Nutrition will play a huge role, as will avoiding triggering substances. You do have the choice of filling the first of many prescriptions, some of which you might be expected to take for decades. It should be pointed out that supplementing your own hormones could easily cause the same short-term results, and unlike many prescriptions are unlikely to be recalled when the long-term results of certain prescriptions are finally made available to the public..

Progesterone, Estrogen…and Testosterone? (we have talked about it here and here)

You have many different hormones within your body and the combination of each will have a direct impact on how you feel and your health. Although testosterone is typically associated with men, women also have small amounts of it and it is as likely to change during menopause as any other hormone.

Even though there are a few exceptions, in general if a woman experiences significant amounts of facial hair, it is usually due to a hormonal imbalance…which is not normal, healthy or expected and can be avoided. estrogen is one of the hormones that people are not always as familiar with and its functions include hair growth, production, thickness, etc. Women with beautiful, healthy and shiny hair will usually have acceptable levels of progesterone and estrogen, both of which can be supplemented safely without prescriptions throughout and after menopause.

Shaving, waxing, sugaring, creaming and threading, like mom did, treats the symptom and not the underlying cause of facial hair. It also sets you up to need to repeat those treatments increasingly often for years to come. The University of Maryland Medical Center has defined hirsuitism as the presence of dark, coarse hair in unwanted amounts on the faces or bodies of women. Given that few of us want any extra facial or body hair, it is a common concern.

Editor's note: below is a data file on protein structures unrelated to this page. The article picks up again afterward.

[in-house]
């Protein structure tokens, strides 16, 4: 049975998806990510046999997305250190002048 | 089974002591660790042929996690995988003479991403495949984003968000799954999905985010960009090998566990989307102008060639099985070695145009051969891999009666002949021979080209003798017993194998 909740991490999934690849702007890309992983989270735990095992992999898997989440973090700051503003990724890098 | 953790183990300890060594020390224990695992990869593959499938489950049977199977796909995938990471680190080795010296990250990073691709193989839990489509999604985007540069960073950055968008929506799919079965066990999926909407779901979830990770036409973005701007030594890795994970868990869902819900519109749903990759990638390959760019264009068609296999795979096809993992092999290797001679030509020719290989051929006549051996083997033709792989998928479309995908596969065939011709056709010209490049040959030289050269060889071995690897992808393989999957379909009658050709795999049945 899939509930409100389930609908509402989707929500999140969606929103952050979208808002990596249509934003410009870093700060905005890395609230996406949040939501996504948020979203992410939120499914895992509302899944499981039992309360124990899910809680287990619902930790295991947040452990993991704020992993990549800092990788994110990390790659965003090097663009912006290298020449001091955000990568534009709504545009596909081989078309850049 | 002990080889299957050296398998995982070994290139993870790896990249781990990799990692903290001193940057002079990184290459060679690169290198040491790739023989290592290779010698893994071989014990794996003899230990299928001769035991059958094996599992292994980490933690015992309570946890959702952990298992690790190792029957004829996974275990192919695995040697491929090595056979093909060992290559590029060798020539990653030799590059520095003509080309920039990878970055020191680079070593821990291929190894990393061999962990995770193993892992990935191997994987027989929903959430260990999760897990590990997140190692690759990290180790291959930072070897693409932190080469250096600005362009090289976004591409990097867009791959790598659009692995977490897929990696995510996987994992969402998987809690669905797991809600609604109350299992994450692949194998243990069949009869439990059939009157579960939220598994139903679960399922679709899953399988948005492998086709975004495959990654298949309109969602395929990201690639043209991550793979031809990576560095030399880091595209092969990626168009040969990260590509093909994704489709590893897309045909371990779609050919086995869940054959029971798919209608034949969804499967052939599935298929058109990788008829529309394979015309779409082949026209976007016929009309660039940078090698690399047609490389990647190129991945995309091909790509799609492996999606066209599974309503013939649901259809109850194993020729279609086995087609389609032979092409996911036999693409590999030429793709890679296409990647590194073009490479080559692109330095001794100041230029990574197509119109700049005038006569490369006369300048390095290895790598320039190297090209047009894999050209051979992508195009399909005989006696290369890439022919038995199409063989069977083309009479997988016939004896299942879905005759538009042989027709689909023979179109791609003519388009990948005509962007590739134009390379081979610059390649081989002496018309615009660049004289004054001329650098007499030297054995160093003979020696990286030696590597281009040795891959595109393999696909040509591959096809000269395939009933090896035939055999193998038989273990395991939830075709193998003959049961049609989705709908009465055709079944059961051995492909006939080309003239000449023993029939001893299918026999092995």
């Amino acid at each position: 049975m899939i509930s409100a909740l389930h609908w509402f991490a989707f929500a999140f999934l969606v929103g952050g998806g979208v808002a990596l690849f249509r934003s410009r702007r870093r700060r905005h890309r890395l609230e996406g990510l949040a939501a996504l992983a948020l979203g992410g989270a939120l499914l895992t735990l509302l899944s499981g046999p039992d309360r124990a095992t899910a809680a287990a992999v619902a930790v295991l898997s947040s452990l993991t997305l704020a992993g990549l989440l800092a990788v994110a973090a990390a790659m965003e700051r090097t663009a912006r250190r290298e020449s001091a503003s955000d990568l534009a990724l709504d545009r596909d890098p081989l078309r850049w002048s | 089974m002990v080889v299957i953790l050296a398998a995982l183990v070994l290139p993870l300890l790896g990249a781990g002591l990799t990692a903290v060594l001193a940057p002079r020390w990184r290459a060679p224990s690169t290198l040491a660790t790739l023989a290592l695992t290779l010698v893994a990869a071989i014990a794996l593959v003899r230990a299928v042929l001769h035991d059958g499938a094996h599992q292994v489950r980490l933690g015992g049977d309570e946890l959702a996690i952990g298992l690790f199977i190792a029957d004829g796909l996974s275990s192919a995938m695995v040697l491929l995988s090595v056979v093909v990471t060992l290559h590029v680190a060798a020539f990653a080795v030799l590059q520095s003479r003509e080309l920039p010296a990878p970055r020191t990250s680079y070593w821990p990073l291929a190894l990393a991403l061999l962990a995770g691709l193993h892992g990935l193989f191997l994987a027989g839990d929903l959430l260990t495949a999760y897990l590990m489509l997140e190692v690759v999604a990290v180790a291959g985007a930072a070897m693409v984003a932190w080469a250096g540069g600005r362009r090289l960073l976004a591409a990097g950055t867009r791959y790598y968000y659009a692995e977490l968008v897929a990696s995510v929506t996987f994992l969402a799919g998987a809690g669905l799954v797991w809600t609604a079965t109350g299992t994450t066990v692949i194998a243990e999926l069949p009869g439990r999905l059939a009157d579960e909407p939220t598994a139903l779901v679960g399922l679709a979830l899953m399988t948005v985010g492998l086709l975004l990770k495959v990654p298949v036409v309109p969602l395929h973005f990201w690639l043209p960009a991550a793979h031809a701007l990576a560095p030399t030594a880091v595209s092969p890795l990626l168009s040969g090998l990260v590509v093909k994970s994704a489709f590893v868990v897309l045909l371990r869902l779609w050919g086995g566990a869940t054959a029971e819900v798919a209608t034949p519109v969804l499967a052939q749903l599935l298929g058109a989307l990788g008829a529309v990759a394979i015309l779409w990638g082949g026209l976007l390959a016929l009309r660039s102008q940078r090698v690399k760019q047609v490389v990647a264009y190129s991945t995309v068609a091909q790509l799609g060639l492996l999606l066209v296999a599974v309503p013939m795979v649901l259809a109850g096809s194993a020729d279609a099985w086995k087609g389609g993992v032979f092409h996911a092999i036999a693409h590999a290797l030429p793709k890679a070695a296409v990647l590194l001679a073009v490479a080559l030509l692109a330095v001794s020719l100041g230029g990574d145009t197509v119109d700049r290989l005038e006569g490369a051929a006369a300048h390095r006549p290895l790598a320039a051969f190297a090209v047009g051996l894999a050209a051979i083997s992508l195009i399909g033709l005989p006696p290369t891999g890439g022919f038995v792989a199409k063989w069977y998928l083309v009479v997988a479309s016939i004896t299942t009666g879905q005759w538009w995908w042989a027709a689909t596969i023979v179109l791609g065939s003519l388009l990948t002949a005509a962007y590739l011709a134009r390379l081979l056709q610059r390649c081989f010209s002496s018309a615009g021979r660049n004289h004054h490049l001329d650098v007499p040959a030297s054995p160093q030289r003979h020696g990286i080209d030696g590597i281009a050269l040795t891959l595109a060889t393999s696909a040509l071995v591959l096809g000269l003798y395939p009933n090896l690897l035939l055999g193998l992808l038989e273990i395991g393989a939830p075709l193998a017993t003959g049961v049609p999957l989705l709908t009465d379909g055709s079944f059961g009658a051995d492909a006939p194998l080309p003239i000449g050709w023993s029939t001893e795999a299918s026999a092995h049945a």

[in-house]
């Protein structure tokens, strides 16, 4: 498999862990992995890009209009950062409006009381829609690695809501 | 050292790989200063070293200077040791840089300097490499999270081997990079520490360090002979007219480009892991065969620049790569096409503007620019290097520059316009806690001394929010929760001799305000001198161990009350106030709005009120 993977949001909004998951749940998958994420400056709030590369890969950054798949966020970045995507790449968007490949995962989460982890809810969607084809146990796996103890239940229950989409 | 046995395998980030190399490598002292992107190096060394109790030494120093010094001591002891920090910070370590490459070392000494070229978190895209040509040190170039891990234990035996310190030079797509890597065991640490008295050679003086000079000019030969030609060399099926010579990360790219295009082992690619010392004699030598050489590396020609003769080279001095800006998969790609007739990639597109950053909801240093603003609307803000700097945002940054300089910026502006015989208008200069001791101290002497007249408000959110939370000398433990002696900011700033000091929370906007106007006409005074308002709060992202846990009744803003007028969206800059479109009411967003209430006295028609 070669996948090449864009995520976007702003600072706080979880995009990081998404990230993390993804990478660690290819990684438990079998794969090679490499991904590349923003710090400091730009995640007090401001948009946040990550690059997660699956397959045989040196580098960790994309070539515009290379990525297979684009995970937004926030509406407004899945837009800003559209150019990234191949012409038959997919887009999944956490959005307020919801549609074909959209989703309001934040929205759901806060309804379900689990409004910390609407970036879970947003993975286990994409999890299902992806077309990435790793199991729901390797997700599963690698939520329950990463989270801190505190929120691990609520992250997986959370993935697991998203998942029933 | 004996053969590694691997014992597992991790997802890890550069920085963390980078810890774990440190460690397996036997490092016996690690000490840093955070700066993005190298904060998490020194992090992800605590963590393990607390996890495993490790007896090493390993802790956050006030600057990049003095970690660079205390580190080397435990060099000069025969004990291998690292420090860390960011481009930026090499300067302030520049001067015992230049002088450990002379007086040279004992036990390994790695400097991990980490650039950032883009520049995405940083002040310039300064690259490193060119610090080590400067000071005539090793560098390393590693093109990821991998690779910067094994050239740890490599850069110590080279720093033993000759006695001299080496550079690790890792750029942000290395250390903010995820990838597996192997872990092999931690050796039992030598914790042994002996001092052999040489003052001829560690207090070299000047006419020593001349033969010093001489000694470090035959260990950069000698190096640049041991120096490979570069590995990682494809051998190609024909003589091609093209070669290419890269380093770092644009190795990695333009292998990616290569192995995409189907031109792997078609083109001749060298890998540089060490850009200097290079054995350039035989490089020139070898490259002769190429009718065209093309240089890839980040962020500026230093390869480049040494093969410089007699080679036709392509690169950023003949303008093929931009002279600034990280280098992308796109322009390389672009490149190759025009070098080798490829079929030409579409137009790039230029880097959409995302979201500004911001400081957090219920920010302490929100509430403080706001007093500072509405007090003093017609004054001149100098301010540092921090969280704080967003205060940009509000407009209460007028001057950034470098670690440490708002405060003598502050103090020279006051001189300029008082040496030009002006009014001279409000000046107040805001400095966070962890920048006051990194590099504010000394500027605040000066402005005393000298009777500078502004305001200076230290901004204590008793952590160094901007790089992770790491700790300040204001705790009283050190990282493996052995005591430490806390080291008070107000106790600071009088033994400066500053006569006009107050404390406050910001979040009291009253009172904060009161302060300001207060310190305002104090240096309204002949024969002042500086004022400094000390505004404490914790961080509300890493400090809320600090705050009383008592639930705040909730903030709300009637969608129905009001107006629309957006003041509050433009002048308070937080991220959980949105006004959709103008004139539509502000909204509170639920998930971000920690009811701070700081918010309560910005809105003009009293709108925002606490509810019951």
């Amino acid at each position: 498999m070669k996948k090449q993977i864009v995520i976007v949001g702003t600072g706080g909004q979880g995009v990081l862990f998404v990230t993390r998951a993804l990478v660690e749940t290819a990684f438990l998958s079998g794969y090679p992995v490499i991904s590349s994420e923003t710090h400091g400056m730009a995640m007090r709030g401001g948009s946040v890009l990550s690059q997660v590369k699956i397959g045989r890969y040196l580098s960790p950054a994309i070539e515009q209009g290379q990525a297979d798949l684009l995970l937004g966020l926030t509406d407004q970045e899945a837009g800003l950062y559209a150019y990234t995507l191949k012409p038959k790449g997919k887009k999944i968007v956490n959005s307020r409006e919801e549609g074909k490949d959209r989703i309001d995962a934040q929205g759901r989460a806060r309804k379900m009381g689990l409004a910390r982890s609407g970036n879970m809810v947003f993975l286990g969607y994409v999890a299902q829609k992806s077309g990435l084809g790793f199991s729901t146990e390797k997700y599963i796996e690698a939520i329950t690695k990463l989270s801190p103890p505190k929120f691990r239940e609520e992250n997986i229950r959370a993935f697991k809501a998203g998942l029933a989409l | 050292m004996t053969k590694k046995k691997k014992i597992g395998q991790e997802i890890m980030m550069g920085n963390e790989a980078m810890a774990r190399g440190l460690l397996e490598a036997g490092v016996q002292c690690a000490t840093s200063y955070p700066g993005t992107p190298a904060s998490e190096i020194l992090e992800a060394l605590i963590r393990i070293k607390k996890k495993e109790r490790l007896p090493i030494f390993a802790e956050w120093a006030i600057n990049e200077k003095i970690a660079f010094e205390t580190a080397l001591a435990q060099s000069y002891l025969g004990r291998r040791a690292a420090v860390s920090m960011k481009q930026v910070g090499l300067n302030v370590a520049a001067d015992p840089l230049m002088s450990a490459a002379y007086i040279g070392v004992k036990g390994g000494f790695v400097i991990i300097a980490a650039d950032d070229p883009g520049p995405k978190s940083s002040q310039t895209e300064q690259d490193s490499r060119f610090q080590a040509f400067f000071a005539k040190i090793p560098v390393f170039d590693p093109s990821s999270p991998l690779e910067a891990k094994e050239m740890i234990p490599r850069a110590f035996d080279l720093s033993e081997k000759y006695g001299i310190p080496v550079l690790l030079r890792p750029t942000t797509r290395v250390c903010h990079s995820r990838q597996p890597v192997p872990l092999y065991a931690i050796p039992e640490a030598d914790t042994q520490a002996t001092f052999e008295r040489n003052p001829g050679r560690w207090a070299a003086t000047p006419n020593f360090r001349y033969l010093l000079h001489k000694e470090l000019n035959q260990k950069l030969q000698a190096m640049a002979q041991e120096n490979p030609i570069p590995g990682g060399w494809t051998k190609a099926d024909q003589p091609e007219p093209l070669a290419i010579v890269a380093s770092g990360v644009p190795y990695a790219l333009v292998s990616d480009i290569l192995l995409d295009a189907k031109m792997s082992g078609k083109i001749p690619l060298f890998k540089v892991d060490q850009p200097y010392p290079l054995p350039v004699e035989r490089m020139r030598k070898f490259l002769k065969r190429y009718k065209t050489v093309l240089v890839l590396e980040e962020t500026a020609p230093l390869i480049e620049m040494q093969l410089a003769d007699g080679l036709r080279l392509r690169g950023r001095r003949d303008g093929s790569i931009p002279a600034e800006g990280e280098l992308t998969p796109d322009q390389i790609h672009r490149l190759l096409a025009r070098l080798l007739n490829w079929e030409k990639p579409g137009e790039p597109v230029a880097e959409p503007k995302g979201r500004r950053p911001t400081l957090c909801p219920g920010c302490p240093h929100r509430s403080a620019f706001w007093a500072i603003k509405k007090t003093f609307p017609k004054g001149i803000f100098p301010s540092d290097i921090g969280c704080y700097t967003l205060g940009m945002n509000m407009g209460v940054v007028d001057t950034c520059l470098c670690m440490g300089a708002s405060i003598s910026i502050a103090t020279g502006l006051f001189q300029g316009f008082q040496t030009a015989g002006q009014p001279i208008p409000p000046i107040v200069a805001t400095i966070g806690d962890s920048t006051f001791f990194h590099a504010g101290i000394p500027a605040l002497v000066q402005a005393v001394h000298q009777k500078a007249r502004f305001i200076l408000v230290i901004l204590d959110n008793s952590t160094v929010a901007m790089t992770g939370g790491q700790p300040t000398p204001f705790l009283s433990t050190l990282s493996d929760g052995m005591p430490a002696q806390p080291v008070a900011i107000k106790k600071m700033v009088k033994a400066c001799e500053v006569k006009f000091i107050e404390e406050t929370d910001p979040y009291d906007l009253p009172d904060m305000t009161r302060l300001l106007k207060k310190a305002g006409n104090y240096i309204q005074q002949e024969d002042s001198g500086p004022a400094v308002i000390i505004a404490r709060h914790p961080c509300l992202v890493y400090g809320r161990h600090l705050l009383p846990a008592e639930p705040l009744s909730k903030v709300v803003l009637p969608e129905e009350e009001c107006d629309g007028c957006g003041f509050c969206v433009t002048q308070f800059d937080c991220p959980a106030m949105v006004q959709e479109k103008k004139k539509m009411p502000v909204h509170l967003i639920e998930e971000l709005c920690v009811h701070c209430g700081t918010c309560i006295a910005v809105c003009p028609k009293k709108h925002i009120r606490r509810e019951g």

Androgens are known as the “male” hormones and as such, include testosterone. Coincidentally, that deeper voice that Grandma had that made her sound like a three pack a day smoker at times, was just as likely to be due to the same pesky hormone that gave her a five o’clock shadow…testosterone. It’s just ironic to consider that the hair on your scalp could easily begin to thin at approximately the same time your face shows unexpected hair growth and preventing both is crucial to your self-esteem and appearance.